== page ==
‘Three-parent babies’ could be born in Britain next year.

The first three-parent babies could be born by 2015 after the government set out new draft regulations which will allow donor DNA from a ‘second mother’ to be implanted into a defective egg.

The procedure, which was developed British scientists, is currently banned, but ministers want to change the law to prevent children suffering debilitating conditions like muscular dystrophy.

The Department of Health has launched a consultation on draft guidelines which is due to end in May.

Under the new rules, IVF (In-Vitro Fertilisation) clinics will be able to replace a baby’s defective mitochondrial DNA with healthy DNA from a female donor’s egg.

It is controversial because it would result in babies having DNA from three people.

Dr David King, director of the pressure group Human Genetics Alert, said: “If passed, this will be the first time any government has legalised inheritable human genome modification, something that is banned in all other European countries.

“The techniques have not passed the necessary safety tests so it is unnecessary and premature to rush ahead with legalisation.

“The techniques are unethical according to basic medical ethics, since their only advantage over standard and safe egg donation is that the mother is genetically related to her child. This cannot justify the unknown risks to the child or the social consequences of allowing human genome modification.”

However most health experts and scientists have backed the government claiming it heralds a new era in genetic medicine.

Professor Peter Braude, head of obstetrics and gynaecology at King’s College London, said: “I am pleased that the Government has been brave enough to follow through on their promises given during the 2008 revision of the Human Fertilisation and Embryology Act, to bring before Parliament an option to help a small but deserving portion of society blighted with the spectre of transmitting mitochondrial disease to their children.

“Although rare, the effects of mitochondrial disease are devastating on those families, and the technology proposed will bring hope to those carrying the disorders.

“It is true that genetic alteration of disease risk is an important step for society and should not be taken lightly. However the proposed changes to the regulations ensure it will be limited to informed couples, who understand from sad personal experience the significant effects of their disease, and are best placed to balance the risks of the technology with the possibility of having children without mitochondrial disease.”

Around one in every 200 babies born in the UK has a severe mitochondrial disease. Although rare, the disorders can be passed to future generations through the maternal line.

Examples of mitochondrial diseases include conditions that cause muscle wasting, nerve damage, loss of sight and heart failure.

Dr Jeremy Farrar, director of the Wellcome Trust, Britain’s biggest research charity, said: “It is now almost a year since a major public consultation found broad support for the use of new IVF techniques for preventing mitochondrial diseases, so we are pleased that the Government has now published draft regulations that would permit this.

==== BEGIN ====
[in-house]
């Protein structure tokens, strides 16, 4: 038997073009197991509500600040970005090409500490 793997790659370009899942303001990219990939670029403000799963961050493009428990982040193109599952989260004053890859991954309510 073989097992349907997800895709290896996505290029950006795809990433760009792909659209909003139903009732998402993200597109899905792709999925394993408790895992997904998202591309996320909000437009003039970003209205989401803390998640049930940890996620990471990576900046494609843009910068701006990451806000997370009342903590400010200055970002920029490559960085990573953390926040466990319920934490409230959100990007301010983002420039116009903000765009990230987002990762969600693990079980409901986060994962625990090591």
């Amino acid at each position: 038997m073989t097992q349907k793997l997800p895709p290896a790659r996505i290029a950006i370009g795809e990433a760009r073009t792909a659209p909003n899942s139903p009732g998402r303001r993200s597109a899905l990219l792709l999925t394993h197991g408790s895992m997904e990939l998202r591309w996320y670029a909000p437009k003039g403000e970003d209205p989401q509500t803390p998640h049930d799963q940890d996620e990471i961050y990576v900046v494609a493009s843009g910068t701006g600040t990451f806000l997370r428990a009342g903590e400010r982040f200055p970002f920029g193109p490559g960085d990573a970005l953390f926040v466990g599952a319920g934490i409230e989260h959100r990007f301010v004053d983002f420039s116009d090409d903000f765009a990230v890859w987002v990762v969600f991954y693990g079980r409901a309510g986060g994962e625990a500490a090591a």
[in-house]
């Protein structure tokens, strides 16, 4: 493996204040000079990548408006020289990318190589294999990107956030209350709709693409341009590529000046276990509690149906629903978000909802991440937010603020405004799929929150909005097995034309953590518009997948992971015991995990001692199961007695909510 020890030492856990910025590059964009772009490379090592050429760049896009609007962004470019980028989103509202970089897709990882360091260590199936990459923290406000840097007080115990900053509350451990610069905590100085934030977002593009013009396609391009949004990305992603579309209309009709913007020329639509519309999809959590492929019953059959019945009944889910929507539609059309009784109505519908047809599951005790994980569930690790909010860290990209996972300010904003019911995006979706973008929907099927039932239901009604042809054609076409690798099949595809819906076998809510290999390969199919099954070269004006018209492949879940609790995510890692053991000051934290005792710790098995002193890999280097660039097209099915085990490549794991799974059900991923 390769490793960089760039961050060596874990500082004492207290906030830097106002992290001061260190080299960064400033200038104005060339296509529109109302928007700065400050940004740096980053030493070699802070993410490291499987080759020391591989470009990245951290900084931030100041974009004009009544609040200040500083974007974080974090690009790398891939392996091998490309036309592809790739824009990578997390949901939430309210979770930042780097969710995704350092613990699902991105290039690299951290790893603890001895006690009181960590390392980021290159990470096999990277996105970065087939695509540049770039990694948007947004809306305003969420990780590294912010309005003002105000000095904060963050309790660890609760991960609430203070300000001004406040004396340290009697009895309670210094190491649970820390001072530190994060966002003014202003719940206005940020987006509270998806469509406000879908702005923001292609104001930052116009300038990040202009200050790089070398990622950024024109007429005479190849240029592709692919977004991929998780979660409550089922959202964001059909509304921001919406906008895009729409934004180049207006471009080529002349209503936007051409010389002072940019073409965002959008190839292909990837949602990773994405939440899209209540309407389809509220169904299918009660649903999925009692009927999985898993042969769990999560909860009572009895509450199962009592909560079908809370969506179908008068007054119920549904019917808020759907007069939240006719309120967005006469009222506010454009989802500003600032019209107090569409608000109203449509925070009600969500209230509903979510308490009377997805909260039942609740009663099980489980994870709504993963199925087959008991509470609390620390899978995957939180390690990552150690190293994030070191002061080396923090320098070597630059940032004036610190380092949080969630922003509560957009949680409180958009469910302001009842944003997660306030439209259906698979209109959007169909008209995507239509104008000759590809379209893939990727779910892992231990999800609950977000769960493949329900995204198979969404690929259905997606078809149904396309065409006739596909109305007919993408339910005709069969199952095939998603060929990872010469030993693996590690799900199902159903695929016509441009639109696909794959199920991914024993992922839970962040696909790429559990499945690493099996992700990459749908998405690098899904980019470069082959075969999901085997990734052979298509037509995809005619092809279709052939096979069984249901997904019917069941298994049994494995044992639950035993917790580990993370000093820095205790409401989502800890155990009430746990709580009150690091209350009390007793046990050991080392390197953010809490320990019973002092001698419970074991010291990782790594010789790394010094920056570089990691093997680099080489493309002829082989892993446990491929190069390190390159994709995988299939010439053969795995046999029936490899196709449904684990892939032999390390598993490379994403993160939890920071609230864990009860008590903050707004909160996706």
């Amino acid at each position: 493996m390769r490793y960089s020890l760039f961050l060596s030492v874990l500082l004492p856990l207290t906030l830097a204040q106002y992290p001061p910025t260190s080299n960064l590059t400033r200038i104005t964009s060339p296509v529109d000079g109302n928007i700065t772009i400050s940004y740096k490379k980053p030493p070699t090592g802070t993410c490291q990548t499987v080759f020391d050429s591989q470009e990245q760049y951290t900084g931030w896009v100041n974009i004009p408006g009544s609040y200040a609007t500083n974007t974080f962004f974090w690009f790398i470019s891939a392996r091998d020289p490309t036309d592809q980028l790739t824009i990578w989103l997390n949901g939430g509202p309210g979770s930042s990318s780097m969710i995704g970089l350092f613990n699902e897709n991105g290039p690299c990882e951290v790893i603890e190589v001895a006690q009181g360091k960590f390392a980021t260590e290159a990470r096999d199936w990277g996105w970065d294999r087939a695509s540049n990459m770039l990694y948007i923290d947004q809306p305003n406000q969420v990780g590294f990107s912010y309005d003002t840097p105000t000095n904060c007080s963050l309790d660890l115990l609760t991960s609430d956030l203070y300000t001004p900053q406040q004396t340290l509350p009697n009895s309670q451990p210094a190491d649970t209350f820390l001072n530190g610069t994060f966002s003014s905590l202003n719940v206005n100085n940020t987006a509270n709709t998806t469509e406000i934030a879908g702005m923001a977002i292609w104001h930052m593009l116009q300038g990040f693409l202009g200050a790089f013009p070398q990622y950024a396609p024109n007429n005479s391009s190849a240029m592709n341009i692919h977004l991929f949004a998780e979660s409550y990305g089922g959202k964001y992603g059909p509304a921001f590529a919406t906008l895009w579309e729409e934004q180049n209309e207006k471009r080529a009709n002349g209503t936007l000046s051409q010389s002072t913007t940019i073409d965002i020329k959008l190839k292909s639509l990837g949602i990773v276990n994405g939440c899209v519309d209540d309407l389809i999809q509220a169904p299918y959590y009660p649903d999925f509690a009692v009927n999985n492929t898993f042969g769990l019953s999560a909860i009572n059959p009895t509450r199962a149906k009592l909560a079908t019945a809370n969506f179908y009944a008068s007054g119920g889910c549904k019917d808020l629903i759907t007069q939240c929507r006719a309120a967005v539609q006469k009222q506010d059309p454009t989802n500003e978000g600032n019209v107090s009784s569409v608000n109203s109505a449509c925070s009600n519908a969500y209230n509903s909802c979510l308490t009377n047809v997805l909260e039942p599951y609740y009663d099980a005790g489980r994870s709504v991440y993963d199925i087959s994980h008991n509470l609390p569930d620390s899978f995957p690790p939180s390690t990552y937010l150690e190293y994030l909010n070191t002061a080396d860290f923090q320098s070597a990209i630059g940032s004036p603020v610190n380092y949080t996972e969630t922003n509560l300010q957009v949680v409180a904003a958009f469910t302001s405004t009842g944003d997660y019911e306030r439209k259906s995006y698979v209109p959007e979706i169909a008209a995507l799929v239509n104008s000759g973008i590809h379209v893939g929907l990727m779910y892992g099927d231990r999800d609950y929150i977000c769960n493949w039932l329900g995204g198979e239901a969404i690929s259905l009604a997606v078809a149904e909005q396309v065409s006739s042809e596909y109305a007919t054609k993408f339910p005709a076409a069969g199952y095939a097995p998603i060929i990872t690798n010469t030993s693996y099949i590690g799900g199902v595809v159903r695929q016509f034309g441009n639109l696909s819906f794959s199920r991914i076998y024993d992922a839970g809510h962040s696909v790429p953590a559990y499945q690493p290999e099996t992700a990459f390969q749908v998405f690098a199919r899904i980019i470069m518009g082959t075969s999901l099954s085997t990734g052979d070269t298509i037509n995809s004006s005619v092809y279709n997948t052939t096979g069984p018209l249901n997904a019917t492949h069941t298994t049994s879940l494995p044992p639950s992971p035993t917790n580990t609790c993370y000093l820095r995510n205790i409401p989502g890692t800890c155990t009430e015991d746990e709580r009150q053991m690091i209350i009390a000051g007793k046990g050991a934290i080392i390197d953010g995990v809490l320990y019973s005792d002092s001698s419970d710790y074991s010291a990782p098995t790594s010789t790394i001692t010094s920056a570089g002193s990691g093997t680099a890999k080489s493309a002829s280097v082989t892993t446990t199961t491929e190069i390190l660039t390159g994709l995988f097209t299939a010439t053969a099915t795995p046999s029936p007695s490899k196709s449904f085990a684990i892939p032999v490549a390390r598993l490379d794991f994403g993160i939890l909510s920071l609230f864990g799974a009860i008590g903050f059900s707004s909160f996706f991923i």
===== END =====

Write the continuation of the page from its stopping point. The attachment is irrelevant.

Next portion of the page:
“Once further public consultation on the detail of these regulations is complete, we urge the Government to move swiftly so that Parliament can debate the regulations at the earliest opportunity and families affected by these devastating disorders can begin to benefit.”

Doug Turnbull, Professor of Neurology at the University of Newcastle, said: “I am delighted that the Government has published the draft regulations. This is very good news for patients with mitochondrial DNA disease and an important step in the prevention of transmission of serious mitochondrial disease”

Robert Meadowcroft, chief executive of the Muscular Dystrophy Campaign, said: “News that the wait for proposed amendments to genetic research regulations to be shared with the public is over will be welcomed by many families living with mitochondrial disease.

“We have supported the Government’s review of the mitochondrial transfer IVF technique throughout, in the firm belief that open, thorough and transparent dialogue is critical. However, it will soon be two years since the initial consultation with the public was announced and three since the review began.

“There have been lengthy waits at every stage, and we now call on the Government to ensure that regulations are passed before the next general election, so that the technique can be moved towards clinical trials as soon as possible.”

He added: “Encouragingly, we have seen that, when given in-depth information, the majority of people in the UK are broadly supportive of this technology. We now need to see a prompt, efficient discussion with the public on the rules that will govern how it is taken forward.”

The new consultation is not to debate whether mitochondrial transfer should be allowed, but how it should be implemented.

Once the rules are brought in, it will be up to the fertility regulator, the Human Fertilisation and Embryology Authority (HFEA), to decide whether a treatment can go ahead on a case-by-case basis.

Mitochondrial transfer will only be allowed when there is a “significant risk” of disability or serious illness.